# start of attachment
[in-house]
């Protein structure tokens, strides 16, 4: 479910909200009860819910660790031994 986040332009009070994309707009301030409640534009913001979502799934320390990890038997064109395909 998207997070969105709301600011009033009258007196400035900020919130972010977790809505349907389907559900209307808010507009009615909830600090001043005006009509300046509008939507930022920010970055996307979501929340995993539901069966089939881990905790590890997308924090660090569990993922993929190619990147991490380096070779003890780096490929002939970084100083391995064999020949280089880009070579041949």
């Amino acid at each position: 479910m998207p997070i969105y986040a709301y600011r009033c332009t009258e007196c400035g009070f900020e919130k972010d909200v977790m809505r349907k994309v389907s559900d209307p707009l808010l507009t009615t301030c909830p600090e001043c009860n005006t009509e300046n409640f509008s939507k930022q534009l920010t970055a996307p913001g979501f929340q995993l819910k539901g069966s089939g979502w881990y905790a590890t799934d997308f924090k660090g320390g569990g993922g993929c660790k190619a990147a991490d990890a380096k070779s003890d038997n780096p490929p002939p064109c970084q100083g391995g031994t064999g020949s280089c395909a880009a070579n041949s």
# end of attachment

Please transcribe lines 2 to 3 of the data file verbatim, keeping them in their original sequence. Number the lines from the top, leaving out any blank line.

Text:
């Protein structure tokens, strides 16, 4: 479910909200009860819910660790031994 986040332009009070994309707009301030409640534009913001979502799934320390990890038997064109395909 998207997070969105709301600011009033009258007196400035900020919130972010977790809505349907389907559900209307808010507009009615909830600090001043005006009509300046509008939507930022920010970055996307979501929340995993539901069966089939881990905790590890997308924090660090569990993922993929190619990147991490380096070779003890780096490929002939970084100083391995064999020949280089880009070579041949």
């Amino acid at each position: 479910m998207p997070i969105y986040a709301y600011r009033c332009t009258e007196c400035g009070f900020e919130k972010d909200v977790m809505r349907k994309v389907s559900d209307p707009l808010l507009t009615t301030c909830p600090e001043c009860n005006t009509e300046n409640f509008s939507k930022q534009l920010t970055a996307p913001g979501f929340q995993l819910k539901g069966s089939g979502w881990y905790a590890t799934d997308f924090k660090g320390g569990g993922g993929c660790k190619a990147a991490d990890a380096k070779s003890d038997n780096p490929p002939p064109c970084q100083g391995g031994t064999g020949s280089c395909a880009a070579n041949s």